"Old King Cole" is a British nursery rhyme first attested in 1708. Though there is much speculation about the identity of King Cole, it is unlikely that he can be identified reliably as any historical figure. It has a Roud Folk Song Index
Roud Folk Song Index
number of 1164. The poem describes a merry king who called for his pipe, bowl, and musicians, with the details varying among versions
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William Wallace Denslow
William Wallace Denslow
William Wallace Denslow
(/ˈdɛnsloʊ/; May 5, 1856 – March 29, 1915), professionally W.W. Denslow, was an American illustrator and caricaturist remembered for his work in collaboration with author L. Frank Baum, especially his illustrations of The Wonderful Wizard of Oz.[1] Denslow was an editorial cartoonist with a strong interest in politics[citation needed], which has fueled political interpretations of The Wonderful Wizard of Oz.Contents1 Biography 2 Personal life 3 References 4 External linksBiography[edit] Born in Philadelphia, Denslow spent brief periods at the National Academy of Design and the Cooper Union
Cooper Union
in New York, but was largely self-educated and self-trained
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Peter Piper
"Peter Piper" is an English-language
English-language
nursery rhyme and well-known alliteration tongue-twister
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Polly Put The Kettle On
"Polly Put the Kettle On" is a popular English language
English language
nursery rhyme. It has a Roud Folk Song Index
Roud Folk Song Index
number of 7899. Lyrics[edit]Advertisement for the 1916 film, b
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Pussy Cat Pussy Cat
"Pussy Cat, Pussy Cat" is a popular English language
English language
nursery rhyme. It has a Roud Folk Song Index
Roud Folk Song Index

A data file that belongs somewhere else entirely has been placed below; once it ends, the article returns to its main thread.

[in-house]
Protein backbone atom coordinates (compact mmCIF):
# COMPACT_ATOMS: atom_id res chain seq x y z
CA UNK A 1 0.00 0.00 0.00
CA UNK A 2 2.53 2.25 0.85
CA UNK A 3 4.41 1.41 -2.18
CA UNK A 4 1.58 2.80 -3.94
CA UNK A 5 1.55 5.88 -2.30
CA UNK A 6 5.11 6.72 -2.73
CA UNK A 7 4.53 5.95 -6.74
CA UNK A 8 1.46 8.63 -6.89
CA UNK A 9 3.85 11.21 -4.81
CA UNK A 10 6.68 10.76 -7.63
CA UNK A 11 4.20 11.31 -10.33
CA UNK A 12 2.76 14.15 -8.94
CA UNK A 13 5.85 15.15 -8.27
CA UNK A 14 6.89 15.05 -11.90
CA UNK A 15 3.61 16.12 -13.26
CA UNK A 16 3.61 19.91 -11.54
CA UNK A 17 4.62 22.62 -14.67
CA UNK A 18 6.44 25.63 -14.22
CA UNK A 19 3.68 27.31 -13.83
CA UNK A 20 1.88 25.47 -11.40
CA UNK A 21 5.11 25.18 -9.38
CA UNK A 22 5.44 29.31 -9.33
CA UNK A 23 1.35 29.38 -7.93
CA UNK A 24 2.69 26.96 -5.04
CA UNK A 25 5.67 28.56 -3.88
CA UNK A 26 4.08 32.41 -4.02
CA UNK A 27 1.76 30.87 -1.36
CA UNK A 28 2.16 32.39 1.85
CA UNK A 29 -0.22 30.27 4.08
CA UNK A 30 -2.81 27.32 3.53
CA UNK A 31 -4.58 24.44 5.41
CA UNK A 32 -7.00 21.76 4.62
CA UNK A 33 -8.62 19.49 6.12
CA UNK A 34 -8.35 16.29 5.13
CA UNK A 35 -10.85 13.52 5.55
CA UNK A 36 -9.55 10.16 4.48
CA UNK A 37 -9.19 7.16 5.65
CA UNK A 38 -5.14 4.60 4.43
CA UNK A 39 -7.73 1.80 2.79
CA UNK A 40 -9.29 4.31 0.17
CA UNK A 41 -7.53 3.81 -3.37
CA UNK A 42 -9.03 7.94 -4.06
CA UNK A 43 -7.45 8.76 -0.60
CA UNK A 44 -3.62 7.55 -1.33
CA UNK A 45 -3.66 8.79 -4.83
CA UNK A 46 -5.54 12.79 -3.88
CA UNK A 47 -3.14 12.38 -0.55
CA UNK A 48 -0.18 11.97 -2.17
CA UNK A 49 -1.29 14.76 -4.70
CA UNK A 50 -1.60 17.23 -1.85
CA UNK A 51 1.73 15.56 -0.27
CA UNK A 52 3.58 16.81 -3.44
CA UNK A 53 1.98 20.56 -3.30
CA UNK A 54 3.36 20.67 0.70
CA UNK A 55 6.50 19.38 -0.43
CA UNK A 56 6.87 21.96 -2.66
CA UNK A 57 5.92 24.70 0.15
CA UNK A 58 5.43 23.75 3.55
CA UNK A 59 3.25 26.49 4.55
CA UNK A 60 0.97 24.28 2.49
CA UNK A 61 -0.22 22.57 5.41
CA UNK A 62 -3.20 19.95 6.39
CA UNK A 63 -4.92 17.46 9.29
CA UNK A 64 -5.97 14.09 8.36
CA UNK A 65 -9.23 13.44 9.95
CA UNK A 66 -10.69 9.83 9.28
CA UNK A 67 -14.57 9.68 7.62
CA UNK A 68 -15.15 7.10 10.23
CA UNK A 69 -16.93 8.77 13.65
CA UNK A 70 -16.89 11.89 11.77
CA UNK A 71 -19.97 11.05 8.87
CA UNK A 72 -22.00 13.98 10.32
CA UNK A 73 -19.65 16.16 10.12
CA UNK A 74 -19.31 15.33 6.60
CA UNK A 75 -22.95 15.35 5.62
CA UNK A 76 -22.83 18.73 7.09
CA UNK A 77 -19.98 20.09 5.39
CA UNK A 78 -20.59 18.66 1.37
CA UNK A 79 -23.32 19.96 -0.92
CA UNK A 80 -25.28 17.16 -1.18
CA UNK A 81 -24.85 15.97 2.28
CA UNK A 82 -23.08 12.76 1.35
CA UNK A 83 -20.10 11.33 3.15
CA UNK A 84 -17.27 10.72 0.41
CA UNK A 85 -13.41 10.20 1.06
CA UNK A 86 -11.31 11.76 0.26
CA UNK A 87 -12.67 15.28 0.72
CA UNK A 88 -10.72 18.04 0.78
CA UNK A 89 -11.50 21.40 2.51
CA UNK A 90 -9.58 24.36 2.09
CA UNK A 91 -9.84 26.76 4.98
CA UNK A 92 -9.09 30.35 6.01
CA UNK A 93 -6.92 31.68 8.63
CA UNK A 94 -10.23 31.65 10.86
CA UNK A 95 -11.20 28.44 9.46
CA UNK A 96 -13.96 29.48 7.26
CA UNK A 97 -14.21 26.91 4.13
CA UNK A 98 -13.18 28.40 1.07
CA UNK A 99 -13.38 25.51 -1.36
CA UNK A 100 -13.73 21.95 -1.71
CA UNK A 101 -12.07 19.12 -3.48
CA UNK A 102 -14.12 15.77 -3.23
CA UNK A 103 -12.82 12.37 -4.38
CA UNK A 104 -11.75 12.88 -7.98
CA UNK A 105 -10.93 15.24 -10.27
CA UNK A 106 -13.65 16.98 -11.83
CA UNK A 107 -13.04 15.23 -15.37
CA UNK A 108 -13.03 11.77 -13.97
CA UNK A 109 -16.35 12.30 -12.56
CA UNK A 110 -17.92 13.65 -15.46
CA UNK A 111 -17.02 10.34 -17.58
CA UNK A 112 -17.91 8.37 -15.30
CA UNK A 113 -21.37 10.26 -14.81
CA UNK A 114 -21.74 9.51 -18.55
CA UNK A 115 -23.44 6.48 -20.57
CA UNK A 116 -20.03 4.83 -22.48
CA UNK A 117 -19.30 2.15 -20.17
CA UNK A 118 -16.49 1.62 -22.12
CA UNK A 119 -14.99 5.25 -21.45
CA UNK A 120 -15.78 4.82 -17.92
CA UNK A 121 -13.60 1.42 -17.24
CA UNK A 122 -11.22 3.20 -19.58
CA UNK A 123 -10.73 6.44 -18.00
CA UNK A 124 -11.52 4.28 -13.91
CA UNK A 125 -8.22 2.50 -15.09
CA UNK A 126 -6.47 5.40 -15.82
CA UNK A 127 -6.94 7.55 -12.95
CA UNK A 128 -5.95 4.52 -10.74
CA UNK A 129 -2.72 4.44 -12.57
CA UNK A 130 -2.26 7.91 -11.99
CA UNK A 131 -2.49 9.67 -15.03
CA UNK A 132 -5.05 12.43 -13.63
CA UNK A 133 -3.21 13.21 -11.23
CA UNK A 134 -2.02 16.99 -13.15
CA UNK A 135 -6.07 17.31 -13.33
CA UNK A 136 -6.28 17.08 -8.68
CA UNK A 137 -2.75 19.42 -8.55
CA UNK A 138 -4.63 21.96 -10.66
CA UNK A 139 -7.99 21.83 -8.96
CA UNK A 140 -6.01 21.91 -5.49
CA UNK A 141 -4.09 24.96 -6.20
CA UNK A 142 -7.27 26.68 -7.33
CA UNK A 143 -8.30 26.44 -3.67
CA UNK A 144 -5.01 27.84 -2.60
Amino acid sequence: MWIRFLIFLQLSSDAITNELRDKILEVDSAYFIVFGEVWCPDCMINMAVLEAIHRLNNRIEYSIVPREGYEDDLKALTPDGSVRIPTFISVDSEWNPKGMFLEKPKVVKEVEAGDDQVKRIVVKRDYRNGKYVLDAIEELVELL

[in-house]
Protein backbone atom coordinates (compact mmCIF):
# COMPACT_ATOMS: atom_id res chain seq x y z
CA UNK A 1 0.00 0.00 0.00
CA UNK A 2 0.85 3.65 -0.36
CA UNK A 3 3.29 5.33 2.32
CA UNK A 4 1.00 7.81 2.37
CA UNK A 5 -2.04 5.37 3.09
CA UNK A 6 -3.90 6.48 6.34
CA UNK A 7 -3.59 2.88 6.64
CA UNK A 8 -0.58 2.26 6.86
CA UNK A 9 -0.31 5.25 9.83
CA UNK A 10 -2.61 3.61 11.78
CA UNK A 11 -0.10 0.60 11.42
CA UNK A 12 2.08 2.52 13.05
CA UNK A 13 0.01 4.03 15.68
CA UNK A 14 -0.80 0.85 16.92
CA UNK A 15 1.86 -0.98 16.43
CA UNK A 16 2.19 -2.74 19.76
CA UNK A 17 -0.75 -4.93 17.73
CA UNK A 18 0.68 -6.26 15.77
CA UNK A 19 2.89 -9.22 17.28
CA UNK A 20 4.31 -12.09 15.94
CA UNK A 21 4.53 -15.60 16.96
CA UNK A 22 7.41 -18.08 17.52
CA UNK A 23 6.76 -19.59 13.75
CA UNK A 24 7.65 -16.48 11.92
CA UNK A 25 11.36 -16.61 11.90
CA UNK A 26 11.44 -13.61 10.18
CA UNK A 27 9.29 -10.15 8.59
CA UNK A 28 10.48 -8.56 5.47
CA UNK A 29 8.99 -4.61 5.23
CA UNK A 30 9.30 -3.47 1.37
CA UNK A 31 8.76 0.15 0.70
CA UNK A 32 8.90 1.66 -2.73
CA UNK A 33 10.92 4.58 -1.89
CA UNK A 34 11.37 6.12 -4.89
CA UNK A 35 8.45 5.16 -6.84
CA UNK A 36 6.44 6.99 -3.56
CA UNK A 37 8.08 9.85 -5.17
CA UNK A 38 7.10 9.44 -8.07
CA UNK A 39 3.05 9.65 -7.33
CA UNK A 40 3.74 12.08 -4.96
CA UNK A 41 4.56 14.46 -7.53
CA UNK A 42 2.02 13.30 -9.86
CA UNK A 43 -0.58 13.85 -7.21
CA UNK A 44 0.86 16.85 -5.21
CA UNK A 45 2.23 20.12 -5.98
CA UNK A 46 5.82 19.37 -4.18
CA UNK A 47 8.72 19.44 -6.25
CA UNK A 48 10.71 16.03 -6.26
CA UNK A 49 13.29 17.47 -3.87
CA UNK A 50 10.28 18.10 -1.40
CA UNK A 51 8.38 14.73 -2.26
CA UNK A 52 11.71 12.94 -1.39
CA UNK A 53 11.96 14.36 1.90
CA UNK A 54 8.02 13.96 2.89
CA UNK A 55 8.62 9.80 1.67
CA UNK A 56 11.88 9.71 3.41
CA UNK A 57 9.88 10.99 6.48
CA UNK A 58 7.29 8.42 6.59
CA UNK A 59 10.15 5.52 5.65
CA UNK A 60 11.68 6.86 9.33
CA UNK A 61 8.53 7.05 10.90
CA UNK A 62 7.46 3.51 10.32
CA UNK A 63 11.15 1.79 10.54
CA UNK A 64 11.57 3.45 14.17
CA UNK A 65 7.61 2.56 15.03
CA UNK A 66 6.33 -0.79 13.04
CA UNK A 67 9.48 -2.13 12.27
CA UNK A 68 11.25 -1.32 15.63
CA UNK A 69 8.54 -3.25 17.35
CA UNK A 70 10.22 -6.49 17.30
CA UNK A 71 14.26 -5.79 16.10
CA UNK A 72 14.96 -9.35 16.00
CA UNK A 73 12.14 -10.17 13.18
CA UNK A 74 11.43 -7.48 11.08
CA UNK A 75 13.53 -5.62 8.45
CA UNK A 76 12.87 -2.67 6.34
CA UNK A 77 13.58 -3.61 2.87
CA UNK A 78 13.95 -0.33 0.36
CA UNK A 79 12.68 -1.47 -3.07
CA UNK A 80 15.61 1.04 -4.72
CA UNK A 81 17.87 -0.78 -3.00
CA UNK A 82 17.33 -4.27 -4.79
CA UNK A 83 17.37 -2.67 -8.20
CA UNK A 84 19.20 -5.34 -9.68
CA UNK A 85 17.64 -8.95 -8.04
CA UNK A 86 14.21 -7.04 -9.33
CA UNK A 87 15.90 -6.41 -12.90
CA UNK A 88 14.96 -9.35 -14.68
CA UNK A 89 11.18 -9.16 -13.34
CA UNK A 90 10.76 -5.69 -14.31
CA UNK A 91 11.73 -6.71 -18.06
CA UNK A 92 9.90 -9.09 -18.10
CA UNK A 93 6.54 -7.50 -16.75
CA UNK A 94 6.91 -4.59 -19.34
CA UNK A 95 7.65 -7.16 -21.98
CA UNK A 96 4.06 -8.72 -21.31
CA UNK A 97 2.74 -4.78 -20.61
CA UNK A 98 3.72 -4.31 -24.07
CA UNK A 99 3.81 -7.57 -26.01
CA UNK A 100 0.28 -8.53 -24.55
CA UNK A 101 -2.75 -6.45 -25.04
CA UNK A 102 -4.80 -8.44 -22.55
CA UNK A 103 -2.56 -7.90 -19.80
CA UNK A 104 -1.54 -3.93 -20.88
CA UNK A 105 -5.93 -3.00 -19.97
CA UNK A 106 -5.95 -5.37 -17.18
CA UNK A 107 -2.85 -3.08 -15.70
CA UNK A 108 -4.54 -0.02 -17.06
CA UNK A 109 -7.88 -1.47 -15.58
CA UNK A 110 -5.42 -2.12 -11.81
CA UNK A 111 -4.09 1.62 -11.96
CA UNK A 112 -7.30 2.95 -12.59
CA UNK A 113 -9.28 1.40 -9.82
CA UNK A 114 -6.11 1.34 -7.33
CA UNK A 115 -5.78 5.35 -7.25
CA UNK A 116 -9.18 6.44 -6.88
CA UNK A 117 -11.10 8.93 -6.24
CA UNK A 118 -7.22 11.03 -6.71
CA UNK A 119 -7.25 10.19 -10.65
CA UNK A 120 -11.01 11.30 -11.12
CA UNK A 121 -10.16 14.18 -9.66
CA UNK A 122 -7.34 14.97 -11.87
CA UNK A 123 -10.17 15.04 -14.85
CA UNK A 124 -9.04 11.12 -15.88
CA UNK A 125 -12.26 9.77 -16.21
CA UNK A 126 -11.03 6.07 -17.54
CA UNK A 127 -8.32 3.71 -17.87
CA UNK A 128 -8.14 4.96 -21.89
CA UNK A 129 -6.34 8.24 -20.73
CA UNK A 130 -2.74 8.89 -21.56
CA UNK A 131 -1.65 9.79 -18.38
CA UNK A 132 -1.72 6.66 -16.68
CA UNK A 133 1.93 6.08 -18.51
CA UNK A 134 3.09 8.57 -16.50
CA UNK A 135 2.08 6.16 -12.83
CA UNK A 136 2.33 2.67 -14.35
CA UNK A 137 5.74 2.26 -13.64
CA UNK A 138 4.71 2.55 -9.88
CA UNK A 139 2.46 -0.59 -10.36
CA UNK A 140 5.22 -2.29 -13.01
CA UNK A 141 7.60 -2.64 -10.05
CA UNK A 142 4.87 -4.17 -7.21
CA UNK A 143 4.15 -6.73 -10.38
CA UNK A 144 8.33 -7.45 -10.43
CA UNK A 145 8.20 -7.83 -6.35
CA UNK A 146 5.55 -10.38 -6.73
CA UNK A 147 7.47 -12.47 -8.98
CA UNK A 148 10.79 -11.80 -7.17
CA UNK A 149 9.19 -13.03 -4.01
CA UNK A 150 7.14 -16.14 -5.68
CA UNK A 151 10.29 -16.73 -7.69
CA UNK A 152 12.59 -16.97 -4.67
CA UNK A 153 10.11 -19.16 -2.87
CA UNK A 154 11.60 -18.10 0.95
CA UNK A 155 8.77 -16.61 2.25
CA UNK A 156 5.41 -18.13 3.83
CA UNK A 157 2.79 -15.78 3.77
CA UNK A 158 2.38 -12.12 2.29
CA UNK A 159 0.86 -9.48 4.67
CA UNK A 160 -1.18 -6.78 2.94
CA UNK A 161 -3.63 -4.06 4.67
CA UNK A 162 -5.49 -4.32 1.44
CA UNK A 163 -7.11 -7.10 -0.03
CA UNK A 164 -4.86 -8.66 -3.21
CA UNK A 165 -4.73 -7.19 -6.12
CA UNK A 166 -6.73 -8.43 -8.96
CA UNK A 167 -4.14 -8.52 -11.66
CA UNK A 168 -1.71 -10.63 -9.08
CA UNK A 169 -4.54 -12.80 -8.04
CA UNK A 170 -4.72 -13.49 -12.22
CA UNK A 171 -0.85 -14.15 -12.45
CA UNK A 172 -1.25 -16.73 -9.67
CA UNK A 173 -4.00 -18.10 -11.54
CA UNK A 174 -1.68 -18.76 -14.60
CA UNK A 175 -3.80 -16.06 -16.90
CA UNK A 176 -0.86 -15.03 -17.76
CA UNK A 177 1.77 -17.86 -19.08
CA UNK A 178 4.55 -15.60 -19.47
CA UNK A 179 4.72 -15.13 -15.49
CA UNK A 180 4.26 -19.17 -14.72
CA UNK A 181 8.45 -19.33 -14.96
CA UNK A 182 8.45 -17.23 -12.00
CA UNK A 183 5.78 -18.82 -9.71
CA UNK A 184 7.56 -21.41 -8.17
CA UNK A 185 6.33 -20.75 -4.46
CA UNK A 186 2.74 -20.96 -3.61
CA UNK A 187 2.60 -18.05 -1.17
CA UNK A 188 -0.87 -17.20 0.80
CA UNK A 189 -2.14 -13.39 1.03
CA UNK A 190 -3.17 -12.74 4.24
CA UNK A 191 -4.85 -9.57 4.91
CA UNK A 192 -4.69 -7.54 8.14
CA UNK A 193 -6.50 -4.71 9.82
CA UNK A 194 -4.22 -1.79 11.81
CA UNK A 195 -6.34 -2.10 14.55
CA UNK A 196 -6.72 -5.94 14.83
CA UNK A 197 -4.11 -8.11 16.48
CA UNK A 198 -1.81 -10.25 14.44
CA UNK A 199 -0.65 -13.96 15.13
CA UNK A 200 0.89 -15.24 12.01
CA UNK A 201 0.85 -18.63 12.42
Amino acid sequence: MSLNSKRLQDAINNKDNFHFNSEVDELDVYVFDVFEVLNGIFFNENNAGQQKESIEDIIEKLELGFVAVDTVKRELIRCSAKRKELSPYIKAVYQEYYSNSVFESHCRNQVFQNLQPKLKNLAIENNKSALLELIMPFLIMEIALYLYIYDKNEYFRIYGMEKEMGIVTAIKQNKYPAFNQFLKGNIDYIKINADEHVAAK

number of 15094.[1]Contents1 Lyrics and melody 2 Origins 3 References in popular culture 4 NotesLyrics and melody[edit] Common modern versions include:Pussy cat, pussy cat, where have you been? I've been to London to visit the Queen. Pussy cat, pussy cat, what did you do there? I frightened a little mouse under her chair.[2]The melody commonly associated with the rhyme was first noted by the composer and nursery rhyme collector James William Elliott in his National Nursery Rhymes and Nursery Songs (1870).[3]For the original version, there is no 'do' in 'what did you there'. The poem was translated in Russian by a Soviet writer, translator and children's poet of Jewish origin, Samuil Yakovlevich Marshak
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Horrible Histories
The Telegraph 21 Feb 2013.[1] Horrible Histories is an educational entertainment franchise encompassing many media including books, magazines, audio books, stage shows, TV shows, and more. In 2013, Lisa Edwards, UK publishing and commercial director of Scholastic Corporation, described Horrible Histories as one of the company's "crown jewels", and said it is at an "advanced stage of evolution"
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Little Miss Muffet
"Little Miss Muffet" is a nursery rhyme, one of the most commonly printed in the mid-twentieth century.[1] It has a Roud Folk Song Index number of 20605.Contents1 Lyrics 2 Origins and meaning 3 Alternative lyrics 4 See also 5 References 6 External linksLyrics[edit]Little Miss Muffet Sat on a tuffet, Eating her curds and whey; Along came a spider[2] Who sat down beside her And frightened Miss Muffet away.[1] (the "her" in line 3 in older versions is "of".)Origins and meaning[edit] The rhyme first appeared in print in 1805, in a book titled Songs for the Nursery. Like many such rhymes, its origins are unclear